The Commission gave conditional approval of the plant on April 29. The Commission said the project was too risky for ratepayers, but MPC could get the green light for Kemper by submitting to a $2.4 billion cost cap and not charging ratepayers for financing costs before the facility produces electricity — a practice called putting Construction Work in Progress (CWIP) in rate base.
MPC wants the Commission to issue a new decision, removing those constraints, no later than May 28. MPC said in its filing that “every day of delay” in the project threatens federal and state support, drives up project cost estimates and strains vendor relationships.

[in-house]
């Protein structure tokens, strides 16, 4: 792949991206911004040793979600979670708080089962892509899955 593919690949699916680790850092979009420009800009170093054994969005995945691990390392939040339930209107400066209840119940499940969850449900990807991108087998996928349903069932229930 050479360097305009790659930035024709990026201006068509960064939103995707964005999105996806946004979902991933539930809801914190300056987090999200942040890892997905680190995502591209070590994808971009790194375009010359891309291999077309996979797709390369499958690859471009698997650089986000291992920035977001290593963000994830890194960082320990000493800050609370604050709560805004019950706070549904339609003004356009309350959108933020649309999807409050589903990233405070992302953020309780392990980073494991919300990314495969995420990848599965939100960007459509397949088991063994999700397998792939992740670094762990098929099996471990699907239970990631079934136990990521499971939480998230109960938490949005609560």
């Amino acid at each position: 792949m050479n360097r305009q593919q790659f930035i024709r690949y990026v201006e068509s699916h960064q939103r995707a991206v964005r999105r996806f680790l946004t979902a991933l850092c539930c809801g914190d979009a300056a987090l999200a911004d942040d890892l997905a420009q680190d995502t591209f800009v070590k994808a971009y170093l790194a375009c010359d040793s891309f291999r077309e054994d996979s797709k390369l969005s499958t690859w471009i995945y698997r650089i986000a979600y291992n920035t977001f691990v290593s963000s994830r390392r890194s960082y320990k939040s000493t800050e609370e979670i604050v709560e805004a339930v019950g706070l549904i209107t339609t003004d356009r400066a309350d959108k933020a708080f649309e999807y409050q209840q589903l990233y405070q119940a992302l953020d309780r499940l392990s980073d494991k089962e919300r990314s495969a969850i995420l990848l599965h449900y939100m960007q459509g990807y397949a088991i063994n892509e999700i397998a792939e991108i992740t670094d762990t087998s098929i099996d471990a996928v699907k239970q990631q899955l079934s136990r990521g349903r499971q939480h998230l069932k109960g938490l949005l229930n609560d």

MPC said that since its February hearings before the Commission, project risk has been lowered: On May 7 MPC was awarded an additional $279 million in federal tax credits.
MPC said that a CWIP allowance is “essential” to obtain financing. CWIP will help the company keep a good credit rating and thus have access to capital. A good credit rating would make interest rates lower and save rate payers an estimated $500 million dollars over the life of the plant.
CWIP opponents say the practice shifts too much risk to ratepayers.
The Mississippi Public Service Commission comprises commissioners Leonard Bentz, Lynn Posey and Brandon Presley.